Overview of Enterprise Firewall
The Enterprise Firewall uses a flexible and easily understood zone-based model for traffic inspection, compared to the older interface-based model.
A firewall policy is a type of localized security policy that allows stateful inspection of TCP, UDP, and ICMP data traffic flows. Traffic flows that originate in a given zone are allowed to proceed to another zone based on the policy between the two zones. A zone is a grouping of one or more VPNs. Grouping VPNs into zones allows you to establish security boundaries in your overlay network so that you can control all data traffic that passes between zones.
Zone configuration consists of the following components:
Source zone—A grouping of VPNs where the data traffic flows originate. A VPN can be part of only one zone.
Destination zone—A grouping of VPNs where the data traffic flows terminate. A VPN can be part of only one zone.
Firewall policy—A security policy, similar to a localized security policy, that defines the conditions that the data traffic flow from the source zone must match to allow the flow to continue to the destination zone. Firewall policies can match IP prefixes, IP ports, the protocols TCP, UDP, and ICMP. Matching flows for prefixes, ports, and protocols can be accepted or dropped, and the packet headers can be logged. Nonmatching flows are dropped by default.
Zone pair—A container that associates a source zone with a destination zone and that applies a firewall policy to the traffic that flows between the two zones.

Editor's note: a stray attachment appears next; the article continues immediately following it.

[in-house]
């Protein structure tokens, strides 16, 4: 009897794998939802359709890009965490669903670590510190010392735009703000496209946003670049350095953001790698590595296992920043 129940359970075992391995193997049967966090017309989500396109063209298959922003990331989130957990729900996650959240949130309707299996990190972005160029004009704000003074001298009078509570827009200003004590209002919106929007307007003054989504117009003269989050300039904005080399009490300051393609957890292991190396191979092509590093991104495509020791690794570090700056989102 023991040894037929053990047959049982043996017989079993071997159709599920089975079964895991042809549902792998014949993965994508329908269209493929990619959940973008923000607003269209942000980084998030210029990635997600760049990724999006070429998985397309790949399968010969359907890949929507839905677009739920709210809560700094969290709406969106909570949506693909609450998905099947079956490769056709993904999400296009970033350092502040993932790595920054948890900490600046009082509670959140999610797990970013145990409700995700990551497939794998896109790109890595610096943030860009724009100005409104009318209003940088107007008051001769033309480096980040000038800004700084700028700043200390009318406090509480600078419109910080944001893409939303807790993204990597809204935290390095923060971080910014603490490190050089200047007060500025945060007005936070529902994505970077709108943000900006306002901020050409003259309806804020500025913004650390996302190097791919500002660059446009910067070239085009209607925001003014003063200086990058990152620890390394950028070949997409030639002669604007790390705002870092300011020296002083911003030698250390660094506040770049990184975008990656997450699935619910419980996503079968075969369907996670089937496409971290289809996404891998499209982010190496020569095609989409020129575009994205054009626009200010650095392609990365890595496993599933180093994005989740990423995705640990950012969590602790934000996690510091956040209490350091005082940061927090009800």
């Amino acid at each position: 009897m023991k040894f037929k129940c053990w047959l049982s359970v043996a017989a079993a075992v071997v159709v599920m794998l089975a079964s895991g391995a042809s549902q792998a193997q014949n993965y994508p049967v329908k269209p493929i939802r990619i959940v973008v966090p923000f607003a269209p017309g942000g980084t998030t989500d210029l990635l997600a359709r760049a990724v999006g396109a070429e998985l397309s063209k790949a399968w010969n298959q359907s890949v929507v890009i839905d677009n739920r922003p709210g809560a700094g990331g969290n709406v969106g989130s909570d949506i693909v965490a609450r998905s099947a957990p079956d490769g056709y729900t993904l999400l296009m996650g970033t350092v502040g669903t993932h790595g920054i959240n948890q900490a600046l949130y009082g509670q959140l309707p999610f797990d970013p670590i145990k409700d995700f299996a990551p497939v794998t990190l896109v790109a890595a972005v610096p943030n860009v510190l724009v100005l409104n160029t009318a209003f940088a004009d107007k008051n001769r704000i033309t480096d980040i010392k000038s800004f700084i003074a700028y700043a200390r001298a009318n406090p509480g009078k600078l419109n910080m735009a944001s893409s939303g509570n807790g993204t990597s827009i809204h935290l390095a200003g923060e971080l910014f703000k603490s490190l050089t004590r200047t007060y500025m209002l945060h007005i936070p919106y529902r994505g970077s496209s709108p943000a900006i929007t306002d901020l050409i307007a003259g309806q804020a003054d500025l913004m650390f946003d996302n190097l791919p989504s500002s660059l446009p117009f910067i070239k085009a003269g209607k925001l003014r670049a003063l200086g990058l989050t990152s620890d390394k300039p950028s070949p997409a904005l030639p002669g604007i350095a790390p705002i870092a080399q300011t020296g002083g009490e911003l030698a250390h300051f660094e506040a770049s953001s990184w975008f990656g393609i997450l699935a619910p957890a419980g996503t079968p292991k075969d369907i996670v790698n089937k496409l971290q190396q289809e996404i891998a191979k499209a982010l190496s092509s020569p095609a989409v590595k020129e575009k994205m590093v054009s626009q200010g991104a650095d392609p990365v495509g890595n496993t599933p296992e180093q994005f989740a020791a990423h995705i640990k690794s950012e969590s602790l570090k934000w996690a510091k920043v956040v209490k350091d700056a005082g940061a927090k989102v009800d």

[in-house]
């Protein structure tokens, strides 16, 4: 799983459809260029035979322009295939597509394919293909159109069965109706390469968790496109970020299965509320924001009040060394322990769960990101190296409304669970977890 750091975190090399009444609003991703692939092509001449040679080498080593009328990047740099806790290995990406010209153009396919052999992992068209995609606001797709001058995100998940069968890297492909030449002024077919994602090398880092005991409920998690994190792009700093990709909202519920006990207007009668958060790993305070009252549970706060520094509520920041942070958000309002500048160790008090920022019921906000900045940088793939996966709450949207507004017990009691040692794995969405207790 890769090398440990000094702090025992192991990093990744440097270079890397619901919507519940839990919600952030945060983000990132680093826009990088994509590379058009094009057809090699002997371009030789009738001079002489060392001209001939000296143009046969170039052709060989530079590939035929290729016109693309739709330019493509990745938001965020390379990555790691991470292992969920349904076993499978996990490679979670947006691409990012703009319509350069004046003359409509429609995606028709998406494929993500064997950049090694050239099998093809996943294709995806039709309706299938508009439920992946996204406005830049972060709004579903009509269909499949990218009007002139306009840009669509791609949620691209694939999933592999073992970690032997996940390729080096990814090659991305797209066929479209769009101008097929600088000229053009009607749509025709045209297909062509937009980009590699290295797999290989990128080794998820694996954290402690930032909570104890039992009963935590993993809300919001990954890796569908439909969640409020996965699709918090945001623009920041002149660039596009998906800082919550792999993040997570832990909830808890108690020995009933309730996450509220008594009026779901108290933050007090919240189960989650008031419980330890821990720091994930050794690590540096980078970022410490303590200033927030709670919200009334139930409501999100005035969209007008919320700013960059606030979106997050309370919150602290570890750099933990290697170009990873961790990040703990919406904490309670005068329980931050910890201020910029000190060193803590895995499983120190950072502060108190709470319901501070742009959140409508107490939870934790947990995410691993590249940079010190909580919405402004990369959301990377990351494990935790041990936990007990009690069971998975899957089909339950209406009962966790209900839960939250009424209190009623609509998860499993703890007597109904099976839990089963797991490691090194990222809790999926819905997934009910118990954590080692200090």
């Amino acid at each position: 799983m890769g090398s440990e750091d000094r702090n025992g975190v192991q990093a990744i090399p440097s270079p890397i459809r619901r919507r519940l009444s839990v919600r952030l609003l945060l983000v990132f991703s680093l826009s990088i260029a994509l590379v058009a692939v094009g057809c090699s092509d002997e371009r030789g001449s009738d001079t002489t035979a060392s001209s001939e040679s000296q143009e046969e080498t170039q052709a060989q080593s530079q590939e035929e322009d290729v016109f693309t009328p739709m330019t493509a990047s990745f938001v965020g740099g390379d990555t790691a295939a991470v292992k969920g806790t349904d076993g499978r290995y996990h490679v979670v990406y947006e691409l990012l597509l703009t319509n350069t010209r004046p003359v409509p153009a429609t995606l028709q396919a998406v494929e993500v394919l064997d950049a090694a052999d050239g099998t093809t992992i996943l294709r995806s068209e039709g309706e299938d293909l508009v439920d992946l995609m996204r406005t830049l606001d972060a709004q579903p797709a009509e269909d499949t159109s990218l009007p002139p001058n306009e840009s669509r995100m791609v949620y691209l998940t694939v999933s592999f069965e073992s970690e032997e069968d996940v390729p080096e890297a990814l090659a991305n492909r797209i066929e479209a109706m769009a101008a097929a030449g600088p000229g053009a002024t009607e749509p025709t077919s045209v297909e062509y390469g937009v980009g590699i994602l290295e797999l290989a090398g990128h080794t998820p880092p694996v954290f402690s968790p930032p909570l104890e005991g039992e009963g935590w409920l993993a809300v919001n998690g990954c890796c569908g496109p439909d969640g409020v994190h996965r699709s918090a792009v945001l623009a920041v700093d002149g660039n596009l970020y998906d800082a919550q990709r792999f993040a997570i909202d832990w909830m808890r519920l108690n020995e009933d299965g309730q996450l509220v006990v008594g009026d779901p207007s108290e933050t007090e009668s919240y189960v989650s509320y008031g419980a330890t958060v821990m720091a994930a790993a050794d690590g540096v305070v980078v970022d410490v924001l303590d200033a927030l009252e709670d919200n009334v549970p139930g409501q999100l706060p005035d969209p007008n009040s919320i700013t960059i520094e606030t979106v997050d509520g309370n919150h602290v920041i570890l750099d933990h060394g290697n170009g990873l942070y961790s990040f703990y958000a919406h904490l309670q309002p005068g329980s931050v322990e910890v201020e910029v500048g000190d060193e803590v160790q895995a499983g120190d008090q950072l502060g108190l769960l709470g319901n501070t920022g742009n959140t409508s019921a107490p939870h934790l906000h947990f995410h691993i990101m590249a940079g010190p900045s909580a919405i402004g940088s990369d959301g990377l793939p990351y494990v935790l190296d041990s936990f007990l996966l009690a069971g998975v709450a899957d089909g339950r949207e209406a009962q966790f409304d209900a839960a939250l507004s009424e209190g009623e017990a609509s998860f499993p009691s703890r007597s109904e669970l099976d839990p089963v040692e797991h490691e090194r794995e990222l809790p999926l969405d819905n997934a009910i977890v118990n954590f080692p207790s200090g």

Matching flows that are accepted can be processed in two different ways:
Inspect—The packet's header can be inspected to determine its source address and port. When a session is inspected, you do not need to create a service-policy that matches the return traffic.
Pass—Allow the packet to pass to the destination zone without inspecting the packet's header at all. When a flow is passed, no sessions are created. For such a flow, you must create a service-policy that will match and pass the return traffic.
The following figure shows a simple scenario in which three VPNs are configured on a router. One of the VPNs, VPN 3, has shared resources that you want to restrict access to. These resources could be printers or confidential customer data. For the remaining two VPNs in this scenario, only users in one of them, VPN 1, are allowed to access the resources in VPN 3, while users in VPN 2 are denied access to these resources. In this scenario, we want data traffic to flow from VPN 1 to VPN 3, but we do not want traffic to flow in the other direction, from VPN 3 to VPN 1.
The router provides Application Layer Gateway (ALG) FTP support with Network Address Translation – Direct Internet Access (NAT-DIA), Service NAT, and Enterprise Firewall. Service NAT support is added for FTP ALG on the client and not on the FTP Server.